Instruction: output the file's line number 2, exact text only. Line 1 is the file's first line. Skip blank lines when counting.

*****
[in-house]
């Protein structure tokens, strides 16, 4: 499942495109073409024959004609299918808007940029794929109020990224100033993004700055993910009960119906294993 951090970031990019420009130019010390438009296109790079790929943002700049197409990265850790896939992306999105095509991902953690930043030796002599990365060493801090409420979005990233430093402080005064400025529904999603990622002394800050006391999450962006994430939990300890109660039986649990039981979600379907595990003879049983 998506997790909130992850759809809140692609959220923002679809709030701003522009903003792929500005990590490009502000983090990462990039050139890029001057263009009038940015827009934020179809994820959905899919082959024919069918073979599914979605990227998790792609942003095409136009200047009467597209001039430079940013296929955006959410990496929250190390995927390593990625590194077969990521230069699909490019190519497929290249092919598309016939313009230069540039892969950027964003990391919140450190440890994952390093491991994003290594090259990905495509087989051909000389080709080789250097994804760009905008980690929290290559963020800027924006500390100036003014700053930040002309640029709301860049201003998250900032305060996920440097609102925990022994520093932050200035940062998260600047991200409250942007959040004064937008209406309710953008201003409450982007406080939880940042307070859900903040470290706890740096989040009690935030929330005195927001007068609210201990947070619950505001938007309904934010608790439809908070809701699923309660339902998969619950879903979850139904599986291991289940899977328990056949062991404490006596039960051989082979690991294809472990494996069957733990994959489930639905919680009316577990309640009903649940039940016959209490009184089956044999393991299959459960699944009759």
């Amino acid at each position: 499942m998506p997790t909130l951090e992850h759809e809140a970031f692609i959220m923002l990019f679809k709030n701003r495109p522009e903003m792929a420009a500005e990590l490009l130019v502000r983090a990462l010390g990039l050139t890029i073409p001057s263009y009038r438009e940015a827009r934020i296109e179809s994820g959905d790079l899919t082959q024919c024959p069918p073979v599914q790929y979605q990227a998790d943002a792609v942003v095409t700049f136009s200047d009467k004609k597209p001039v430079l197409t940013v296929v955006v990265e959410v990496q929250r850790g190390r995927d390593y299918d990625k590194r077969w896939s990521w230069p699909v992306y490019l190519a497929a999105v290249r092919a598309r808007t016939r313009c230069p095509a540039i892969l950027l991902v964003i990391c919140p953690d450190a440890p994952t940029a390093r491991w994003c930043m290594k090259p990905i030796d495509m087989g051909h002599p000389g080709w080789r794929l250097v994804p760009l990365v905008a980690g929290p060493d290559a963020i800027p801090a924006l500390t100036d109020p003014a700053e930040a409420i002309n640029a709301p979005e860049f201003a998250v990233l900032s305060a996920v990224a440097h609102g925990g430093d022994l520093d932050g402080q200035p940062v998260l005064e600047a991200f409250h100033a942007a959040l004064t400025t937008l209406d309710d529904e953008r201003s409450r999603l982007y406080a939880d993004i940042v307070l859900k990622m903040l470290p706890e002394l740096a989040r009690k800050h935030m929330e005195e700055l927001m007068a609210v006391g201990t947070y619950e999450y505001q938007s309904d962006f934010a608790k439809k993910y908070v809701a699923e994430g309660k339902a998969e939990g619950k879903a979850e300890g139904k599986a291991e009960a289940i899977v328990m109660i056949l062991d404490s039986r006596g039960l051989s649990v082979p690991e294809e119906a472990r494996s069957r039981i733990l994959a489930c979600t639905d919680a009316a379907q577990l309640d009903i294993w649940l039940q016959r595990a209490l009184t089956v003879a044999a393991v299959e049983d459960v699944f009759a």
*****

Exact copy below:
């Protein structure tokens, strides 16, 4: 499942495109073409024959004609299918808007940029794929109020990224100033993004700055993910009960119906294993 951090970031990019420009130019010390438009296109790079790929943002700049197409990265850790896939992306999105095509991902953690930043030796002599990365060493801090409420979005990233430093402080005064400025529904999603990622002394800050006391999450962006994430939990300890109660039986649990039981979600379907595990003879049983 998506997790909130992850759809809140692609959220923002679809709030701003522009903003792929500005990590490009502000983090990462990039050139890029001057263009009038940015827009934020179809994820959905899919082959024919069918073979599914979605990227998790792609942003095409136009200047009467597209001039430079940013296929955006959410990496929250190390995927390593990625590194077969990521230069699909490019190519497929290249092919598309016939313009230069540039892969950027964003990391919140450190440890994952390093491991994003290594090259990905495509087989051909000389080709080789250097994804760009905008980690929290290559963020800027924006500390100036003014700053930040002309640029709301860049201003998250900032305060996920440097609102925990022994520093932050200035940062998260600047991200409250942007959040004064937008209406309710953008201003409450982007406080939880940042307070859900903040470290706890740096989040009690935030929330005195927001007068609210201990947070619950505001938007309904934010608790439809908070809701699923309660339902998969619950879903979850139904599986291991289940899977328990056949062991404490006596039960051989082979690991294809472990494996069957733990994959489930639905919680009316577990309640009903649940039940016959209490009184089956044999393991299959459960699944009759």